Feeding people with different diets, especially extreme opposites like vegetarian and paleo diets, can be a challenge. But it's not impossible!
In our home, I’m a vegetarian and my husband follows the paleo diet. We each have our reasons, but long story short, we gave the other person’s diet a chance, but ultimately chose to stick with our respective diets. And while it may seem impossible to make this work, let me assure it is totally possible.
But first, some definitions.
What is the Paleo Diet?
According to the Dr. Sarah Ballantyne, PhD of Paleo Mom, the paleo diet means eating “a nutrient-dense whole foods diet based on eating a variety of quality meats, seafood, eggs, vegetables, fruits, nuts, and seeds.”
What you can enjoy while following the paleo diet: vegetables, fruits, meats, seafood, and healthy fats. What you should avoid: dairy, processed foods and sugars, legumes, starches, and alcohol.
My husband follows an even stricter version of the Paleo Diet called the Autoimmune Protocol, so he also does not eat nuts, seeds, or grains of any kind.
Eating vegetarian is a little more straight-forward, but there are some distinctions. All vegetarians and vegans avoid eating animals and the by-products made from animal slaughter. Lacto-ovo vegetarians eat dairy and eggs, while vegans do not. Some vegetarians also avoid eggs or dairy as well. I am a lacto-ovo vegetarian.
From the Organic Authority Files
Blending the Two Diets
The key to making to making a vegetarian and the paleo diet work together is planning. From shopping lists to menus, we plan ahead for all of our meals. While that may seem daunting to those who like to be spontaneous, I must say that I find our way to be less stressful and guarantees we eat good quality food.
I had to readjust my expectations as far as leftovers were concerned when we started this journey. I used to hate leftovers, but with meal prepping and batch cooking we both end up eating the same meals over the week.
Read on for more tips on how to satisfy both vegetarians and those following the paleo diet.
- In our house, we choose to focus on what we can eat instead of dwelling on what we don’t eat. We focus on the commonalities found in our respective diets. It seems like such a simple thing, but your approach to food really sets the tone for meals.
- By far the most important suggestion I can offer is to commit to batch cooking. Batch cooking is simply making meals ahead of time. In our home, we usually devote one afternoon to making as many of the meals we can for the week ahead. We often freeze meals to make our version of “TV dinners.”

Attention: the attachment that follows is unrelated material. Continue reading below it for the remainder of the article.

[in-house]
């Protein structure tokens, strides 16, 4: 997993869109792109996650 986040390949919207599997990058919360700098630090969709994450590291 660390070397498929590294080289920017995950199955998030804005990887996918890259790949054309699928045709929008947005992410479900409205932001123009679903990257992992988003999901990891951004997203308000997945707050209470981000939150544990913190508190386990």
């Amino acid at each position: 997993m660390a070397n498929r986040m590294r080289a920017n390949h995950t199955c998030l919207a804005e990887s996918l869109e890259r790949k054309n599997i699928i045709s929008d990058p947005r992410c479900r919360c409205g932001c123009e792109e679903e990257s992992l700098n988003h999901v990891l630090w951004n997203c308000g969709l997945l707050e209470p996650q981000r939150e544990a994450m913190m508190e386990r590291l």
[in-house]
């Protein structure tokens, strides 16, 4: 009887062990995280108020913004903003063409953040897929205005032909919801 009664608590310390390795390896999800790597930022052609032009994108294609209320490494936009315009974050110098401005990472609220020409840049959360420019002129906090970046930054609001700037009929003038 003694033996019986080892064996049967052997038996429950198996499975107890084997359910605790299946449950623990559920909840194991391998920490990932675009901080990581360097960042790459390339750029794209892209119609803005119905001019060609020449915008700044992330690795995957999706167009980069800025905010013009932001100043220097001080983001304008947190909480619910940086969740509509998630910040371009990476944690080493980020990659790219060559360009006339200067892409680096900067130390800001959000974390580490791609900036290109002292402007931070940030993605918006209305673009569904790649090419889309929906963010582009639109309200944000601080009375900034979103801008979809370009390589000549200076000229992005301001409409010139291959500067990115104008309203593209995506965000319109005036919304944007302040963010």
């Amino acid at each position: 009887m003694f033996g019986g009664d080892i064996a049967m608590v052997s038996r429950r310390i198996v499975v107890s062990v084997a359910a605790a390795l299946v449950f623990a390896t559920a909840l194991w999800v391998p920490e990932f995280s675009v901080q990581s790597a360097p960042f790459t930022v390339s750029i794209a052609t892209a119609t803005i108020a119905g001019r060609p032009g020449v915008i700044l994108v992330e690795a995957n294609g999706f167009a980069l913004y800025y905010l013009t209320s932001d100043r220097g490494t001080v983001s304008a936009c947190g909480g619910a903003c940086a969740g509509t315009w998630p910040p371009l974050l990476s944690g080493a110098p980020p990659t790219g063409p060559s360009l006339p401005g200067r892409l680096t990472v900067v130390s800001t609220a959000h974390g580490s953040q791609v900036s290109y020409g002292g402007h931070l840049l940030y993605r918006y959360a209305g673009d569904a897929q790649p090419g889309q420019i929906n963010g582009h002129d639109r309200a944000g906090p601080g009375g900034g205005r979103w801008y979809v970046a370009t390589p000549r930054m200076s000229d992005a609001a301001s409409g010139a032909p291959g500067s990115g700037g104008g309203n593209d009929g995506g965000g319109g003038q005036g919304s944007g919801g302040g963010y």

- Every week I prepare weekly menus and shopping lists. I make a point of planning meals with elements that both of us can eat. For example, braised collard greens or roasted winter squash as sides, or making zucchini “noodles” for two different versions of “lasagna.”
- We have some quick go-to meals that we can throw together on the fly--if our planning fell apart that week. Salads, omelets, or frittatas work really well for us. We can add our individual proteins, like wild salmon for him, and chickpeas for me.
- If you are considering how to make this work in your household, you might try looking up Paleo Vegetarian. Ultimately that route didn’t work for us, but it might be a solution for your family.
- Prep ahead where possible. I wash my greens, chop up my mirepoix, and hard boil eggs for lunches ahead of time.
- One thing I have learned is to make two versions of the same dish. For example, I make a vegetarian and a paleo diet version of butternut squash soup at the same time. I use chicken stock and coconut milk in one and vegetable stock and almond milk in the other. Pretty much everything else is the same though.
- While we do go to the grocery store for some things, we mostly shop at the farmers market. We emphasize eating whole foods and grocery stores are full of nutritionally-devoid processed foods.
- Use a slow cooker. While many vegetarian meals can be cooked in no time, cooking meat can add cooking time to your day. Putting a whole chicken in the slow cooker in the morning makes it possible to still throw dinner together quickly.
- Finally, soups or stews are your friend. As I mentioned earlier, it’s easier to make two different versions of the same meal, as opposed to making two completely different meals. In addition, soups and stews can be started in the crock pot in the morning, meaning that at least one person is covered for the evening meal and you can choose a quick meal for the other.
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